#Classified and protected sites
No less than thirty national parks have been identified throughout the country, but also four UNESCO World Heritage Sites: Kinabalu Park, Gunung Mulu Park, Lenggong Valley and the historic cities of Malacca Strait, Melaka and Georgetown. So many sites open, at least partially, to the public that it would be a pity not to visit! While deforestation is a reality that should not be overlooked, it is also necessary to recognize the means implemented to protect local natural and cultural heritage.
A mosaic of cultures :
There is a tendency to think that Malaysia is the result of a melting pot. But if Malaysia has been a land of immigration for many centuries, the populations, with rare exceptions, have never mixed. The law is thus made: a non-Malaysian, if he wants to marry a Malaise, must first convert to Islam. Although the majority of the inhabitants remain of Malaysian origin, the mosaic has gradually opened up to Malaysians of Chinese and Indian origin, not to mention the first inhabitants of the region: the Orang Asli on the peninsula, the various indigenous tribes on the Borneo side and finally the Métis populations (Eurasians, Peranakan, etc.). A salad composed more than a melting pot, with a real national pride, which in the end is a richness for the country.
An exceptional gastronomy
With such a variety of crops, it goes without saying that the available kitchens are also exceptionally varied. In Malaysia, one thing is certain: you will always eat with great pleasure! We eat here at any time of the day or night, and local specialities cover both Malaysian cuisine classics and Chinese and Indian cuisine, as well as creations from Malaysia's mixed communities, such as the superb and tasty Nyonya cuisine. In Singapore, you will also have the chance to eat in exceptional restaurants, run by starred chefs such as Joël Robuchon in Sentosa.
A favourable climate
Malaysia can be visited all year round, despite its location at the crossroads of monsoons. The temperature remains approximately the same all year round, between 26 and 30°C, unless it rises in the altitude stations. The rain intensifies in violence and frequency during the monsoon season, but this should not discourage you: the east coast of the peninsula remains the most affected from November to February, but for the other regions, it is enough to be prepared and to be patient during a heavy rainfall. For the west coast, most of the rainfall is expected from May to September, but falls mostly intermittently.
With such a wealth of landscapes, Malaysia could only be a paradise for lovers of outdoor activities. From simple hiking to multi-day trekking, from summit climbing to scuba diving, from heavenly golf courses to simple idleness on a fine sandy beach, there is something for every taste and budget. Budding birdwatchers can test their knowledge during a jungle excursion, while the laziest can be pampered at the spa. In Singapore, the concentration of activities, particularly on the island of Sentosa, may even be unique in the world.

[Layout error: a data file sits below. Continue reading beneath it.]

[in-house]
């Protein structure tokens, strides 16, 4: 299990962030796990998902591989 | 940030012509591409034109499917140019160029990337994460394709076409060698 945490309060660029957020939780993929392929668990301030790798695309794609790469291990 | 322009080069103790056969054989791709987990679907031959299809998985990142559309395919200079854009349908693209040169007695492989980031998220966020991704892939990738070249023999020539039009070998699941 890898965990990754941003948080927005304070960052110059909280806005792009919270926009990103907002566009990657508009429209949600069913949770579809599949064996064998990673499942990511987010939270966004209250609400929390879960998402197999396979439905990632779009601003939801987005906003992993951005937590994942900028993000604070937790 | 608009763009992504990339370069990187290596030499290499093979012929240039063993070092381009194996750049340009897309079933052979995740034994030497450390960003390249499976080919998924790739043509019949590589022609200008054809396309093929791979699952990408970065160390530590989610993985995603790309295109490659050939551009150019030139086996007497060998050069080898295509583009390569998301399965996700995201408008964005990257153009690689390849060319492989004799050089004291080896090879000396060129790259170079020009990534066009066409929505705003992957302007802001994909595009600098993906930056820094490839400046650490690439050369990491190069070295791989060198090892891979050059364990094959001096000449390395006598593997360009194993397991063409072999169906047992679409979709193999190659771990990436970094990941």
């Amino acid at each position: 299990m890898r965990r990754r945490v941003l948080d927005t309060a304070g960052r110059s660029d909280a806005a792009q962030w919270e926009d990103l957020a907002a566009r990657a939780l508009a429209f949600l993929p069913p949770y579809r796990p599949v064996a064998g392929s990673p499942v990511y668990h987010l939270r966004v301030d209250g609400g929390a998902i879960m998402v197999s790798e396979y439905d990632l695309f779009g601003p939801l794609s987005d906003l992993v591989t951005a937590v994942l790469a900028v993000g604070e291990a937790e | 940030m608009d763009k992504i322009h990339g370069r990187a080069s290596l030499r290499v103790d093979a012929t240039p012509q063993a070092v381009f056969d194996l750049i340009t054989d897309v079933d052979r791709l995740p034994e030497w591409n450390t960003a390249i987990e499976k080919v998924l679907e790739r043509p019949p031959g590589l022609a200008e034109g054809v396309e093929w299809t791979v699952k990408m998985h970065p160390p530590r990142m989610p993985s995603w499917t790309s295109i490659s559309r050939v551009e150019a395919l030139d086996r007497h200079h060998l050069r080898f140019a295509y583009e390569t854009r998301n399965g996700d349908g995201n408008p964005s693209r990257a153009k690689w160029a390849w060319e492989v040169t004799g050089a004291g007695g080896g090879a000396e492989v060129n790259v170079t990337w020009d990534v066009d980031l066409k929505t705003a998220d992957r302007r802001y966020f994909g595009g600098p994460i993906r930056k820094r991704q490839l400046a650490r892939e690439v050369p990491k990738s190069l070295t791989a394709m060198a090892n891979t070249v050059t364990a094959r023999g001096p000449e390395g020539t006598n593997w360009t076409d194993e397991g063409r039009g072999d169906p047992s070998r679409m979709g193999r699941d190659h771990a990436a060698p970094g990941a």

Festivities all year round
Malaysians are fortunate: they are granted days off for all the festivities specific to the Malay, Chinese and Indian communities. Hari Raya, Chinese New Year, Deepavali... as many celebrations as you will be able to live from the inside in Malaysia, with their lots of prayers, processions and petarades. In addition to all these celebrations, there are also those of indigenous communities, such as the Gawai of the Dayak of Sarawak, but also important cultural festivals, such as the Borneo Rainforest Music Festival or the Georgetown Festival.
Borneo, a mythical island
Third largest island in the world after Greenland and New Guinea, Borneo is an island that has always aroused the imagination of adventurers at heart. Whether through the stories of Redmond O'Hanlon, the saga of the White Rajahs of Sarawak or anthropological studies on the island's indigenous peoples, there is much to discover about a world at the other end of the spectrum and to open our eyes to an exceptional... and threatened natural heritage. Borneo is one of the green lungs of our planet, we must protect it.
A crossroads of Southeast Asia
Malaysia is truly one of the crossroads of Asia, a strategic position long exploited on the spice route. Now that the era of global tourism and low-cost airlines has begun, it makes it possible to discover the surrounding countries without breaking the bank. At the end of the Malaysian peninsula, Singapore is an almost unavoidable stopover for those wishing to discover modern and globalised Asia. Between Sabah and Sarawak, the Sultanate of Brunei is a more relaxing stopover, but also more rooted in its traditions and endowed with a superb natural heritage. Two easily accessible destinations, not to be missed.
© Dominique Auzias & Jean-Paul Labourdette
Practical guide for you trip to Malaysia